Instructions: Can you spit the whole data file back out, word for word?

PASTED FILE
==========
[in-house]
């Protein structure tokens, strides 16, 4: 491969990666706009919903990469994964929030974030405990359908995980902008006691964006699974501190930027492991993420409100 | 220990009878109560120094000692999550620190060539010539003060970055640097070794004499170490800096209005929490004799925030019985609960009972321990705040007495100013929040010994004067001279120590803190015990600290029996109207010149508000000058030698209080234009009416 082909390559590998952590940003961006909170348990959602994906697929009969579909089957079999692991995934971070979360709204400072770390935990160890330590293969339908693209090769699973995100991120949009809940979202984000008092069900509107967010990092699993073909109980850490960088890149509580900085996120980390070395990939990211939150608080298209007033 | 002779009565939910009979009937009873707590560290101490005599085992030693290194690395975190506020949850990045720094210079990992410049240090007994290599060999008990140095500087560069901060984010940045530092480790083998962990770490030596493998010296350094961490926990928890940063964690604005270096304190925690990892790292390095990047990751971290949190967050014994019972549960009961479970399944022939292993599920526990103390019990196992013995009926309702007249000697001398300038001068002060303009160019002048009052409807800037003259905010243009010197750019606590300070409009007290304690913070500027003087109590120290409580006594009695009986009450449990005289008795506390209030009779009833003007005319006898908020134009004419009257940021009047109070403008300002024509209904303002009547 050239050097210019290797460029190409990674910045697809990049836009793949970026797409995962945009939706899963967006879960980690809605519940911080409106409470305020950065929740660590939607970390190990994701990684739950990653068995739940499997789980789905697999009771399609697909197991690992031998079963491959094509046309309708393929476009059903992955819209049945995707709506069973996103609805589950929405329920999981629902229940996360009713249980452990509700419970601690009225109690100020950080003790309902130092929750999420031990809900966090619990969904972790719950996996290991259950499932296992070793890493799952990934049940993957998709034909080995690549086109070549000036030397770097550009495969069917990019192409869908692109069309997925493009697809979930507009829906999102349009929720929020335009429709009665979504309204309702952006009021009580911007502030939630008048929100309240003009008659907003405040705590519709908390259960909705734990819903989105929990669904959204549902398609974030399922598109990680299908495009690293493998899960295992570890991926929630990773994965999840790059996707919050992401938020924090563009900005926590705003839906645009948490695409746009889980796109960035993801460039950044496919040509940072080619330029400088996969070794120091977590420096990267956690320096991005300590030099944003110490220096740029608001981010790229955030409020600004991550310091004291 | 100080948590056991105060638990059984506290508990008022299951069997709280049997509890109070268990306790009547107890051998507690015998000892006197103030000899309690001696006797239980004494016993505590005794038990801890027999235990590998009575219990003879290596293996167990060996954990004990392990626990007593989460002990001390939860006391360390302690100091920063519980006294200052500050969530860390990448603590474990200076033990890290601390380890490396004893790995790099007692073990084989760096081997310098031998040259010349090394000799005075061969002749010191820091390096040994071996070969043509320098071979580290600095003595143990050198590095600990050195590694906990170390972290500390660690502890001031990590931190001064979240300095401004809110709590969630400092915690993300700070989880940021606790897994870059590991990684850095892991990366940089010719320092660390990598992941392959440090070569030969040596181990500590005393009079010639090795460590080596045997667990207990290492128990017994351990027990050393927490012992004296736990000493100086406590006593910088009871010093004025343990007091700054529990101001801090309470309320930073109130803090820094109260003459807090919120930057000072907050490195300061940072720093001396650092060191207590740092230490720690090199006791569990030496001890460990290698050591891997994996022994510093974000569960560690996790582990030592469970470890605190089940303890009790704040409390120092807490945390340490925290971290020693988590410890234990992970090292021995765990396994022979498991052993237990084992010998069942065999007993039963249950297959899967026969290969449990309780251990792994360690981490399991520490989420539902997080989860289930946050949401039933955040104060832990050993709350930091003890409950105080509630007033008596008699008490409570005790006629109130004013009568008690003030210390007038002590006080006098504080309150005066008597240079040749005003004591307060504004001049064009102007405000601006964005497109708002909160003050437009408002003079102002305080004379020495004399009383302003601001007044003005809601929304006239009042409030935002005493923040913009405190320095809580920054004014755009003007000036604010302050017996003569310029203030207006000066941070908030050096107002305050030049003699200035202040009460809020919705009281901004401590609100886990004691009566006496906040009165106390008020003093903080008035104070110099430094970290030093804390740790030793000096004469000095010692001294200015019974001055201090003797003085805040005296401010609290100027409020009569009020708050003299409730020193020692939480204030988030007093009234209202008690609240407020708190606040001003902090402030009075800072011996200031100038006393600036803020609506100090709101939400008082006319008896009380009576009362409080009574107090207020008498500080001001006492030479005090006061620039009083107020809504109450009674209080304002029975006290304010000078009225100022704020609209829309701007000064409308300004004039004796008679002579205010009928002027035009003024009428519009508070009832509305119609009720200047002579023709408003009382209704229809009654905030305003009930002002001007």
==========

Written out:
[in-house]
């Protein structure tokens, strides 16, 4: 491969990666706009919903990469994964929030974030405990359908995980902008006691964006699974501190930027492991993420409100 | 220990009878109560120094000692999550620190060539010539003060970055640097070794004499170490800096209005929490004799925030019985609960009972321990705040007495100013929040010994004067001279120590803190015990600290029996109207010149508000000058030698209080234009009416 082909390559590998952590940003961006909170348990959602994906697929009969579909089957079999692991995934971070979360709204400072770390935990160890330590293969339908693209090769699973995100991120949009809940979202984000008092069900509107967010990092699993073909109980850490960088890149509580900085996120980390070395990939990211939150608080298209007033 | 002779009565939910009979009937009873707590560290101490005599085992030693290194690395975190506020949850990045720094210079990992410049240090007994290599060999008990140095500087560069901060984010940045530092480790083998962990770490030596493998010296350094961490926990928890940063964690604005270096304190925690990892790292390095990047990751971290949190967050014994019972549960009961479970399944022939292993599920526990103390019990196992013995009926309702007249000697001398300038001068002060303009160019002048009052409807800037003259905010243009010197750019606590300070409009007290304690913070500027003087109590120290409580006594009695009986009450449990005289008795506390209030009779009833003007005319006898908020134009004419009257940021009047109070403008300002024509209904303002009547 050239050097210019290797460029190409990674910045697809990049836009793949970026797409995962945009939706899963967006879960980690809605519940911080409106409470305020950065929740660590939607970390190990994701990684739950990653068995739940499997789980789905697999009771399609697909197991690992031998079963491959094509046309309708393929476009059903992955819209049945995707709506069973996103609805589950929405329920999981629902229940996360009713249980452990509700419970601690009225109690100020950080003790309902130092929750999420031990809900966090619990969904972790719950996996290991259950499932296992070793890493799952990934049940993957998709034909080995690549086109070549000036030397770097550009495969069917990019192409869908692109069309997925493009697809979930507009829906999102349009929720929020335009429709009665979504309204309702952006009021009580911007502030939630008048929100309240003009008659907003405040705590519709908390259960909705734990819903989105929990669904959204549902398609974030399922598109990680299908495009690293493998899960295992570890991926929630990773994965999840790059996707919050992401938020924090563009900005926590705003839906645009948490695409746009889980796109960035993801460039950044496919040509940072080619330029400088996969070794120091977590420096990267956690320096991005300590030099944003110490220096740029608001981010790229955030409020600004991550310091004291 | 100080948590056991105060638990059984506290508990008022299951069997709280049997509890109070268990306790009547107890051998507690015998000892006197103030000899309690001696006797239980004494016993505590005794038990801890027999235990590998009575219990003879290596293996167990060996954990004990392990626990007593989460002990001390939860006391360390302690100091920063519980006294200052500050969530860390990448603590474990200076033990890290601390380890490396004893790995790099007692073990084989760096081997310098031998040259010349090394000799005075061969002749010191820091390096040994071996070969043509320098071979580290600095003595143990050198590095600990050195590694906990170390972290500390660690502890001031990590931190001064979240300095401004809110709590969630400092915690993300700070989880940021606790897994870059590991990684850095892991990366940089010719320092660390990598992941392959440090070569030969040596181990500590005393009079010639090795460590080596045997667990207990290492128990017994351990027990050393927490012992004296736990000493100086406590006593910088009871010093004025343990007091700054529990101001801090309470309320930073109130803090820094109260003459807090919120930057000072907050490195300061940072720093001396650092060191207590740092230490720690090199006791569990030496001890460990290698050591891997994996022994510093974000569960560690996790582990030592469970470890605190089940303890009790704040409390120092807490945390340490925290971290020693988590410890234990992970090292021995765990396994022979498991052993237990084992010998069942065999007993039963249950297959899967026969290969449990309780251990792994360690981490399991520490989420539902997080989860289930946050949401039933955040104060832990050993709350930091003890409950105080509630007033008596008699008490409570005790006629109130004013009568008690003030210390007038002590006080006098504080309150005066008597240079040749005003004591307060504004001049064009102007405000601006964005497109708002909160003050437009408002003079102002305080004379020495004399009383302003601001007044003005809601929304006239009042409030935002005493923040913009405190320095809580920054004014755009003007000036604010302050017996003569310029203030207006000066941070908030050096107002305050030049003699200035202040009460809020919705009281901004401590609100886990004691009566006496906040009165106390008020003093903080008035104070110099430094970290030093804390740790030793000096004469000095010692001294200015019974001055201090003797003085805040005296401010609290100027409020009569009020708050003299409730020193020692939480204030988030007093009234209202008690609240407020708190606040001003902090402030009075800072011996200031100038006393600036803020609506100090709101939400008082006319008896009380009576009362409080009574107090207020008498500080001001006492030479005090006061620039009083107020809504109450009674209080304002029975006290304010000078009225100022704020609209829309701007000064409308300004004039004796008679002579205010009928002027035009003024009428519009508070009832509305119609009720200047002579023709408003009382209704229809009654905030305003009930002002001007």